**The $25 billion proposal over two years would be invested in SAMHSA, CDC, FDA, NIH, HRSA, Medicare and Medicaid**
**CDC recently confirmed that the opioid crisis has spread so fiercely that it has reversed the national trend towards longer life expectancy for two years in a row--the first time this has happened since the early 1960’s**
(Washington, DC) – Today, U.S. Senators Jeanne Shaheen (D-NH) and Maggie Hassan (D-NH) held a press conference to announce a Democratic proposal for $25 billion in additional funding to combat the opioid crisis to be included in the budget agreement that is currently being negotiated in Congress. Shaheen and Hassan are calling for this $25 billion investment over two years to go towards programs that support opioid treatment in the Substance Abuse and Mental Health Services Administration (SAMHSA), Centers for Disease Control and Prevention (CDC), US Food and Drug Administration (FDA), National Institutes of Health (NIH), Health Resources and Services Administration (HRSA), Medicare and Medicaid.
“As people are dying day after day in New Hampshire and across the country, this administration continues to pay lip service to the opioid crisis,” said Senator Shaheen. “We need action not more empty promises. At this point, everyone in New Hampshire has a story to share about a family member, a friend, a coworker, or neighbor that was taken far too soon. We need a federal response that matches the national public health emergency we are facing. This is an opportunity to show New Hampshire and the nation that Republicans and Democrats can work across the aisle to provide communities the resources they need to turn the tide of this crisis.”
“The opioid crisis is the greatest public health crisis facing our nation; we cannot afford inaction,” Senator Hassan said. “In New Hampshire, families and communities are hoping and calling for a budget agreement to include a significant increase in funding to address the opioid epidemic. We are fighting for a budget agreement that includes $25 billion in additional funding to combat this crisis, which would support treatment, recovery, prevention, and law enforcement efforts. It will take a far greater federal investment to help support those on the front lines and turn the tide, but providing an additional $25 billion now is an important step that we must take.”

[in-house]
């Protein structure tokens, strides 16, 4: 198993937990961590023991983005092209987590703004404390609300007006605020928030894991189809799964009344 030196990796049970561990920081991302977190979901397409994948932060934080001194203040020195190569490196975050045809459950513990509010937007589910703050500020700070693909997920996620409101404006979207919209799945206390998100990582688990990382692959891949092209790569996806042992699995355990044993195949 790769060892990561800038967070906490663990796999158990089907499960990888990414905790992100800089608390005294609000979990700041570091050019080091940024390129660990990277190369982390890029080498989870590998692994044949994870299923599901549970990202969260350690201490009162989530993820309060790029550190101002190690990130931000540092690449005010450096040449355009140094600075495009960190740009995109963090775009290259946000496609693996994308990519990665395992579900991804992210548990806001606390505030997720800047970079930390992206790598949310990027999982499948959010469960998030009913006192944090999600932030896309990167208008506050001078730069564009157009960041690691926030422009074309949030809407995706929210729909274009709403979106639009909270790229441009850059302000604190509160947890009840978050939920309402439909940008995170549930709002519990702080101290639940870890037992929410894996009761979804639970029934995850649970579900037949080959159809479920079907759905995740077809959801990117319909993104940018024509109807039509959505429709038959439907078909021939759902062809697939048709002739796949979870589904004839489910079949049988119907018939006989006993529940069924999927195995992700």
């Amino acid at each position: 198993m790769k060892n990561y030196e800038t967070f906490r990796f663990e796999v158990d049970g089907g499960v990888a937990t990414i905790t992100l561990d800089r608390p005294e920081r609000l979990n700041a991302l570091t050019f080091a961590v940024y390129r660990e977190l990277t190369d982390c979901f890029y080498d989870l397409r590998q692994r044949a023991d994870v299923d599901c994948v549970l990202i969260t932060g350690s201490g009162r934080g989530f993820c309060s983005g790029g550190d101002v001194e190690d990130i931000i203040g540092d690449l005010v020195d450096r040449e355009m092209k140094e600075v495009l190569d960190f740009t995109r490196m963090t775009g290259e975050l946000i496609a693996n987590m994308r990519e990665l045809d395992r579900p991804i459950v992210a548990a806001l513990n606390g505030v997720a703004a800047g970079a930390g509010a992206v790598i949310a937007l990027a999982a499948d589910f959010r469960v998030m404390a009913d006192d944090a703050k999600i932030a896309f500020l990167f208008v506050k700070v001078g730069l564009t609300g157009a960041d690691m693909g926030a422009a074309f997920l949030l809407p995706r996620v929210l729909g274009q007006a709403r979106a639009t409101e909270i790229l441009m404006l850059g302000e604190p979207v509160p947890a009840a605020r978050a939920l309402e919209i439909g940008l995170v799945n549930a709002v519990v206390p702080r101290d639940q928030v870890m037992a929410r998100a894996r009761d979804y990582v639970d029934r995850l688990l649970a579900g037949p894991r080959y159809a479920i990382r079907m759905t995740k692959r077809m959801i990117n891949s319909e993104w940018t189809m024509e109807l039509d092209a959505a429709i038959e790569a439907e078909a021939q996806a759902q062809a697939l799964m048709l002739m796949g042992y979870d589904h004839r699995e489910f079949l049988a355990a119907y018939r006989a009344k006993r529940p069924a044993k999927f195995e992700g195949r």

Senator Shaheen and Hassan’s proposal would help bridge the funding difference between the Republican-proposed defense and domestic budgets. The senators stressed the importance of not short-changing domestic needs, particularly the response to the opioid epidemic. The Center for Disease Control and Prevention recently confirmed that the opioid crisis has spread so fiercely that it has reversed the positive trend towards longer life expectancy for two years in a row--the first time this has happened since the early 1960’s.
Last month, Senator Shaheen, the lead Democrat on the Appropriations Commerce, Justice, Science and Related Agencies Subcommittee, and Senator Hassan sent a bipartisan letter to Senate Leadership, asking that resources for tackling the opioid epidemic be included in the upcoming supplemental and omnibus appropriations legislation. Senators Shaheen and Hassan have also introduced bipartisan legislation that would prioritize federal funding for states that have been hardest hit by the opioid epidemic, including New Hampshire. According to a new CDC release of state-by-state drug overdose data, New Hampshire ranks third for overdose mortality rate in the nation. According to the report, 39 Granite Staters for every 100,000 die from a drug overdose and New Hampshire’s mortality rate is nearly double the national average, which is 19 deaths for every 100,000 people.